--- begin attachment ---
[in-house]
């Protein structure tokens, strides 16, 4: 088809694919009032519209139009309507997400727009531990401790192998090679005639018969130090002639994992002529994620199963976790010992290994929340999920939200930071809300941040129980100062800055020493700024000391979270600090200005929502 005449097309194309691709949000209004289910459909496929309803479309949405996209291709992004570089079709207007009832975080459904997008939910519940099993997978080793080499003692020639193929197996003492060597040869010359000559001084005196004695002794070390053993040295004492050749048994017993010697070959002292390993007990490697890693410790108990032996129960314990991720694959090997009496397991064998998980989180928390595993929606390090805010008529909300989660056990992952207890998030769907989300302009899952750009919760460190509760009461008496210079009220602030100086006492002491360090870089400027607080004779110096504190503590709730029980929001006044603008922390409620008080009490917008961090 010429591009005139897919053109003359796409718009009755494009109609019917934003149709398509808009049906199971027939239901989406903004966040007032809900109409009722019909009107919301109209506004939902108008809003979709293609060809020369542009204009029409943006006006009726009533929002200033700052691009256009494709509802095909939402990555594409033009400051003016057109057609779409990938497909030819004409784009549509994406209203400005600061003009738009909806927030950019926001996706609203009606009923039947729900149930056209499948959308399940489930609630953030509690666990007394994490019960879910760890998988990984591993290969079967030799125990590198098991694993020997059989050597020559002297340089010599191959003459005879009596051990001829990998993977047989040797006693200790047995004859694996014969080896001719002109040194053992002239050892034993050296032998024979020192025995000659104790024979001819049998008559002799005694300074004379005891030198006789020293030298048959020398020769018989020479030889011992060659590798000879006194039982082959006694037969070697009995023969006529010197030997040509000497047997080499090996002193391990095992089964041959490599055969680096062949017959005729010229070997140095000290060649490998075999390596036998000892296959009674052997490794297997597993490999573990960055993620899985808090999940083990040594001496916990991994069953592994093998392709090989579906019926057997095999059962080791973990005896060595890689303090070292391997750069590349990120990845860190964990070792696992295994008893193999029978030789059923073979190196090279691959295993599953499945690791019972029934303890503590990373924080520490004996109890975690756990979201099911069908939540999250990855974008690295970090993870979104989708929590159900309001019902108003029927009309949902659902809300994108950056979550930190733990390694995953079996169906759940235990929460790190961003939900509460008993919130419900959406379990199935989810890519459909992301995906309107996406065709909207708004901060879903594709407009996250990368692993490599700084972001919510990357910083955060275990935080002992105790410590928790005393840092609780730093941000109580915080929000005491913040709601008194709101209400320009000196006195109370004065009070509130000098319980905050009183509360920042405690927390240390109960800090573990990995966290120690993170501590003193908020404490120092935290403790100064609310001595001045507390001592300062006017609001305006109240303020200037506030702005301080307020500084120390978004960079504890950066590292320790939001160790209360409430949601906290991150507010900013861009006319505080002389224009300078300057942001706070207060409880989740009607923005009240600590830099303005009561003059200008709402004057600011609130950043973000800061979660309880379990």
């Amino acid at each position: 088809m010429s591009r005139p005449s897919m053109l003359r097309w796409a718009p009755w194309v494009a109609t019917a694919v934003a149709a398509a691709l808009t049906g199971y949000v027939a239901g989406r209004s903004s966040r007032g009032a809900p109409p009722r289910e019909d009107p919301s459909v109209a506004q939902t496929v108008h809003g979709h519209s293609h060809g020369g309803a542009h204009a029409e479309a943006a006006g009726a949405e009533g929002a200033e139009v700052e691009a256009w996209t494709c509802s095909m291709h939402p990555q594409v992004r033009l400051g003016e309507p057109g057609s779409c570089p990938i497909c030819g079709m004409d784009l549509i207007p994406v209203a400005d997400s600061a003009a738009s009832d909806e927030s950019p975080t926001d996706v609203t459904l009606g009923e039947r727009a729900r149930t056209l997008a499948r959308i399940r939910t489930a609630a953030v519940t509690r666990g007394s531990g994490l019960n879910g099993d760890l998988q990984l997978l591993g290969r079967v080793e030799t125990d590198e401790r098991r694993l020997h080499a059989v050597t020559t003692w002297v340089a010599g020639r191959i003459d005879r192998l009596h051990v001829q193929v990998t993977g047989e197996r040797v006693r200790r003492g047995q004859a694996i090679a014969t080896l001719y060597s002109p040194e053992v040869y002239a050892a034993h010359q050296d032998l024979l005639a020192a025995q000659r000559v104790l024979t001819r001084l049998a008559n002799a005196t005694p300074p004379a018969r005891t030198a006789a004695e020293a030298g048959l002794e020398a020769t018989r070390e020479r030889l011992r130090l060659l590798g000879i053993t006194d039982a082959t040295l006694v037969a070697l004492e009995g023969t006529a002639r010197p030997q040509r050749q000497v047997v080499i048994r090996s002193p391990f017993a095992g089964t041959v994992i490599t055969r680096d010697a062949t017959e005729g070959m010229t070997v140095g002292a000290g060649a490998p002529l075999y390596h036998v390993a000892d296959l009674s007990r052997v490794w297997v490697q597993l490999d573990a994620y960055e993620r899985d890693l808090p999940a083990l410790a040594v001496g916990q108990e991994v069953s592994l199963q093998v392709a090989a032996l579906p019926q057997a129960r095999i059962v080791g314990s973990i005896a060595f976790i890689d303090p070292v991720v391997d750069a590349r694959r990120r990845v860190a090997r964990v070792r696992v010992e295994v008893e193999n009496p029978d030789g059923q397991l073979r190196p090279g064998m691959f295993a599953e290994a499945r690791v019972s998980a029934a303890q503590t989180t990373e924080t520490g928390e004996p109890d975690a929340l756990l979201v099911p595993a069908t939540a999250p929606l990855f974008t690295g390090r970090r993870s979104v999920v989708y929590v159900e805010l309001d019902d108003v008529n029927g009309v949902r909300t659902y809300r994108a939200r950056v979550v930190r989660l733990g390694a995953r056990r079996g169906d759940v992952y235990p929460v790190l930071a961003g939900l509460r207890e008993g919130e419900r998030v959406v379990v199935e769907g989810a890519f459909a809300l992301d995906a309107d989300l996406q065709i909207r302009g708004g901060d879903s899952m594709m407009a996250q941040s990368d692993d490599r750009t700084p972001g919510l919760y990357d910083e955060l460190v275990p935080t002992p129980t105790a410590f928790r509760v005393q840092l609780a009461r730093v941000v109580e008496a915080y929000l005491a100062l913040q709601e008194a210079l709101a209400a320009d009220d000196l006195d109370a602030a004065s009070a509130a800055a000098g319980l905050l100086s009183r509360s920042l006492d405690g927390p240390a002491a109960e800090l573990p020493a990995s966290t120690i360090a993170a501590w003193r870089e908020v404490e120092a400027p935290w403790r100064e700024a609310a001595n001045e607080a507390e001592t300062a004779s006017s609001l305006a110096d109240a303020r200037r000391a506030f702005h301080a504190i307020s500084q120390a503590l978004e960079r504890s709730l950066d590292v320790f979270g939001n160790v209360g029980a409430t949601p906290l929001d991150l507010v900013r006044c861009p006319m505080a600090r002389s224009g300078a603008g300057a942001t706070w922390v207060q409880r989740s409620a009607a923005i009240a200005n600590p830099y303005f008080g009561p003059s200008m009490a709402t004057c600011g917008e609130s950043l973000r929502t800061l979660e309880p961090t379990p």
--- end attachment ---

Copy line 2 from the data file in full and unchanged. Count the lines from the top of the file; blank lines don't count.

């Protein structure tokens, strides 16, 4: 088809694919009032519209139009309507997400727009531990401790192998090679005639018969130090002639994992002529994620199963976790010992290994929340999920939200930071809300941040129980100062800055020493700024000391979270600090200005929502 005449097309194309691709949000209004289910459909496929309803479309949405996209291709992004570089079709207007009832975080459904997008939910519940099993997978080793080499003692020639193929197996003492060597040869010359000559001084005196004695002794070390053993040295004492050749048994017993010697070959002292390993007990490697890693410790108990032996129960314990991720694959090997009496397991064998998980989180928390595993929606390090805010008529909300989660056990992952207890998030769907989300302009899952750009919760460190509760009461008496210079009220602030100086006492002491360090870089400027607080004779110096504190503590709730029980929001006044603008922390409620008080009490917008961090 010429591009005139897919053109003359796409718009009755494009109609019917934003149709398509808009049906199971027939239901989406903004966040007032809900109409009722019909009107919301109209506004939902108008809003979709293609060809020369542009204009029409943006006006009726009533929002200033700052691009256009494709509802095909939402990555594409033009400051003016057109057609779409990938497909030819004409784009549509994406209203400005600061003009738009909806927030950019926001996706609203009606009923039947729900149930056209499948959308399940489930609630953030509690666990007394994490019960879910760890998988990984591993290969079967030799125990590198098991694993020997059989050597020559002297340089010599191959003459005879009596051990001829990998993977047989040797006693200790047995004859694996014969080896001719002109040194053992002239050892034993050296032998024979020192025995000659104790024979001819049998008559002799005694300074004379005891030198006789020293030298048959020398020769018989020479030889011992060659590798000879006194039982082959006694037969070697009995023969006529010197030997040509000497047997080499090996002193391990095992089964041959490599055969680096062949017959005729010229070997140095000290060649490998075999390596036998000892296959009674052997490794297997597993490999573990960055993620899985808090999940083990040594001496916990991994069953592994093998392709090989579906019926057997095999059962080791973990005896060595890689303090070292391997750069590349990120990845860190964990070792696992295994008893193999029978030789059923073979190196090279691959295993599953499945690791019972029934303890503590990373924080520490004996109890975690756990979201099911069908939540999250990855974008690295970090993870979104989708929590159900309001019902108003029927009309949902659902809300994108950056979550930190733990390694995953079996169906759940235990929460790190961003939900509460008993919130419900959406379990199935989810890519459909992301995906309107996406065709909207708004901060879903594709407009996250990368692993490599700084972001919510990357910083955060275990935080002992105790410590928790005393840092609780730093941000109580915080929000005491913040709601008194709101209400320009000196006195109370004065009070509130000098319980905050009183509360920042405690927390240390109960800090573990990995966290120690993170501590003193908020404490120092935290403790100064609310001595001045507390001592300062006017609001305006109240303020200037506030702005301080307020500084120390978004960079504890950066590292320790939001160790209360409430949601906290991150507010900013861009006319505080002389224009300078300057942001706070207060409880989740009607923005009240600590830099303005009561003059200008709402004057600011609130950043973000800061979660309880379990």